Sulphur Dell Ballpark
Sulphur Dell Ballpark was home to many teams in its time most notably the Nashville Americans, the Negro League Elite Giants, and the Volunteers. Constructed in the 18th century, the ballpark had many outstanding features but none more powerful than right field. The oddly shaped dimensions of the field added new features of play, keeping the game in Sulphur Dell for many years until it's recent demise in 1969. Sulphur Dell also boasted a fine historical record as various teams as well as Babe Ruth came to town.
Backstory and Context
Although named after a sulfur spring, Sulphur Dell had another name because of its defining features: "the Dump". As a dell, the ballpark was located in a valley that smelled of sulfur in the area. However, garbage would wash up into the area giving and even worse smell, hence the name "the Dump". Although known for these negative aspects, "the Dump" gave Sulphur Dell recognition for years.
Another interesting feature of the park was the high right field on which fielders would slip, climb, and dive all over the mound up to the fence. Much like other fields of its time, the field was established with a distinguishing feature, the right field fence being 25 feet higher than the infield. Designers made up for this with making a large wall as well as a closer fence in right field. Right field was only 262 feet from home plate, unheard of in its time. The incline reached 45 degrees, making fielders climb and crawl to catch balls in that area of the outfield. Right Fielders came to be known as "mountain goats".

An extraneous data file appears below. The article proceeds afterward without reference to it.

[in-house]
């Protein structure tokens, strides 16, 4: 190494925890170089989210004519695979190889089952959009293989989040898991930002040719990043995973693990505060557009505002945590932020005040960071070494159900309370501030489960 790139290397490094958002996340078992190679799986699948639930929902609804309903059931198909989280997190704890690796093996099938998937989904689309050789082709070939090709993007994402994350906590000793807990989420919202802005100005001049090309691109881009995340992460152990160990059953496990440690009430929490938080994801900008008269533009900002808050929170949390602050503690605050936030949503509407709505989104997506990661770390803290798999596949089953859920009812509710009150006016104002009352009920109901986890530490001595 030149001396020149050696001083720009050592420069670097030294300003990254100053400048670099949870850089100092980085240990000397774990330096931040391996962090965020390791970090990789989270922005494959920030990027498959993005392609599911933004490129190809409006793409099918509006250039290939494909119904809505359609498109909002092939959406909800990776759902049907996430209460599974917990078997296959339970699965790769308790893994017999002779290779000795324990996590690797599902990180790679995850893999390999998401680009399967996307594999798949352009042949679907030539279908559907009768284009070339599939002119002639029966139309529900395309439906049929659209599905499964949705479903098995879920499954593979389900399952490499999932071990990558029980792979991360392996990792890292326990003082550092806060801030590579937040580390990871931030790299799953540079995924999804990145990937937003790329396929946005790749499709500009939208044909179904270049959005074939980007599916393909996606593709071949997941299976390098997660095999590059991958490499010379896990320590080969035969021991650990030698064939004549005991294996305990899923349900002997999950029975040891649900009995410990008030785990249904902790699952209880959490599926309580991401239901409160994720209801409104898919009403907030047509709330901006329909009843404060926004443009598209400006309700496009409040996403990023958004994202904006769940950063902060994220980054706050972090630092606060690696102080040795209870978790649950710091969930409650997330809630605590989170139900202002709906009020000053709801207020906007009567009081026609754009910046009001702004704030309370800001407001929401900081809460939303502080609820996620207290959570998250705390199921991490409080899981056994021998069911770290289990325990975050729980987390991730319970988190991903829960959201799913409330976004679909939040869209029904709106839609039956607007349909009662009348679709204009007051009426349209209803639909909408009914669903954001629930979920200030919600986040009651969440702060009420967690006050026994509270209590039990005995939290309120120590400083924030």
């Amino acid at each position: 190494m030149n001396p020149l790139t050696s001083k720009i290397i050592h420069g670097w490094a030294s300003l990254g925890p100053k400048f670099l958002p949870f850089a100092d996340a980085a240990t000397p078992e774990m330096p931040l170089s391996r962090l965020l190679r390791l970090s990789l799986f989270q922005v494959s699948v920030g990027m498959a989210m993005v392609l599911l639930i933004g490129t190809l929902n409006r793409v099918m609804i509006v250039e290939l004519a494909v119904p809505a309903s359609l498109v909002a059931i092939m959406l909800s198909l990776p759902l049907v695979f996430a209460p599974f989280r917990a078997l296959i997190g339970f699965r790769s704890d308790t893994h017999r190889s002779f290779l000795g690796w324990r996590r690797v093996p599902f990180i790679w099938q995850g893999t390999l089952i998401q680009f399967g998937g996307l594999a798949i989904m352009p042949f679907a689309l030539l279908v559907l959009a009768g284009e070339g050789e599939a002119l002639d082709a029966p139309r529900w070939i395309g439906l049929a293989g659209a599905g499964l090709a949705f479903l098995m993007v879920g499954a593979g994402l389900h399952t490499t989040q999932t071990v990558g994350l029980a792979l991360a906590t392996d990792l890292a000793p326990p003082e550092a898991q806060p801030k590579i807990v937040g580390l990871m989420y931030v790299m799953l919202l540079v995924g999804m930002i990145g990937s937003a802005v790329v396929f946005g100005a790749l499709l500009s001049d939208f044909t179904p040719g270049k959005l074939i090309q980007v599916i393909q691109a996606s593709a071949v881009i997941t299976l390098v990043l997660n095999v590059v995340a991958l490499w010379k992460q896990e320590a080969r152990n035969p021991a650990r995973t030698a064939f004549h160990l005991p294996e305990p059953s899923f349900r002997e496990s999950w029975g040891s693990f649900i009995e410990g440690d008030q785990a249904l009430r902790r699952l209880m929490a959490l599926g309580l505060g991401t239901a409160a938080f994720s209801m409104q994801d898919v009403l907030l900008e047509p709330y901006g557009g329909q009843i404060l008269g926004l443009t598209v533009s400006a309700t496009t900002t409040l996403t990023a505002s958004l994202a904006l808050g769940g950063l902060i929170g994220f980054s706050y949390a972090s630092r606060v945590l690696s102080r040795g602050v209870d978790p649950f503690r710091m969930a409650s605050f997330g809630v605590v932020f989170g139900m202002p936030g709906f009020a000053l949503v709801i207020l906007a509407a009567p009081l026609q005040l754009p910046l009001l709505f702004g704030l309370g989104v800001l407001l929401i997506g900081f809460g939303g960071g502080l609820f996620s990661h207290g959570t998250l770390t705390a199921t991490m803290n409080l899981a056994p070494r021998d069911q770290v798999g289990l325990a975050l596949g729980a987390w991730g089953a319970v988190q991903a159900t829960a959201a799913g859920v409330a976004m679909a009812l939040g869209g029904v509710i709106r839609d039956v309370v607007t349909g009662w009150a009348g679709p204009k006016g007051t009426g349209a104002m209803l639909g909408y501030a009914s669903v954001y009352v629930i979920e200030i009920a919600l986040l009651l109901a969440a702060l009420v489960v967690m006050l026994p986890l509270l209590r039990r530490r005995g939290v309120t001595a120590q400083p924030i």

However, Sulphur Dell's place in history comes from its deep riches of teams over the years. "The Dump" was home to 5 different teams. The Negro League Nashville Elite Giants called the ballpark home for two years in 1933-34. The Volunteers used the park for 61 years until it was demolished in 1969. Sulphur Dell would also host Babe Ruth at one time and the fire chief had to hose down the trash in the outfield to keep the smell away. "The Dump" will live on as an important piece of history in the Nashville area as ideas to rebuild a new ballpark on the site give it new life.